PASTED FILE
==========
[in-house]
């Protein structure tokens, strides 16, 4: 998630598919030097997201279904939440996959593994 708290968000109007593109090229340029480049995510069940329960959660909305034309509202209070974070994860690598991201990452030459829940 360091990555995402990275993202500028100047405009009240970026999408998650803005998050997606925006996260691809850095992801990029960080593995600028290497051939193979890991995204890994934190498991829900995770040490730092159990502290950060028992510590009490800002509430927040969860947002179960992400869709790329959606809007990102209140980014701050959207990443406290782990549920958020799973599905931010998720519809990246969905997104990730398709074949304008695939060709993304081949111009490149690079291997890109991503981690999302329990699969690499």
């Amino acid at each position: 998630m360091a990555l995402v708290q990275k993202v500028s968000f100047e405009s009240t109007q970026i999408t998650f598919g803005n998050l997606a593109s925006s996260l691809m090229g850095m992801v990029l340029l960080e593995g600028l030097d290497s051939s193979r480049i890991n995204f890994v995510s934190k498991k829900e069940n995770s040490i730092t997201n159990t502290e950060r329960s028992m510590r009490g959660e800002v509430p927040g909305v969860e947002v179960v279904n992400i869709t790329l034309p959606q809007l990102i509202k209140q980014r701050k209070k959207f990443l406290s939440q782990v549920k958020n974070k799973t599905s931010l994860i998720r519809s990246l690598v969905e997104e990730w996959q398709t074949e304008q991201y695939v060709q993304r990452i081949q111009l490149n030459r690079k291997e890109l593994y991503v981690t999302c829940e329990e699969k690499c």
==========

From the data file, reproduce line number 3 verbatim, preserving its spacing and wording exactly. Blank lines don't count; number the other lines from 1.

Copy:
């Amino acid at each position: 998630m360091a990555l995402v708290q990275k993202v500028s968000f100047e405009s009240t109007q970026i999408t998650f598919g803005n998050l997606a593109s925006s996260l691809m090229g850095m992801v990029l340029l960080e593995g600028l030097d290497s051939s193979r480049i890991n995204f890994v995510s934190k498991k829900e069940n995770s040490i730092t997201n159990t502290e950060r329960s028992m510590r009490g959660e800002v509430p927040g909305v969860e947002v179960v279904n992400i869709t790329l034309p959606q809007l990102i509202k209140q980014r701050k209070k959207f990443l406290s939440q782990v549920k958020n974070k799973t599905s931010l994860i998720r519809s990246l690598v969905e997104e990730w996959q398709t074949e304008q991201y695939v060709q993304r990452i081949q111009l490149n030459r690079k291997e890109l593994y991503v981690t999302c829940e329990e699969k690499c």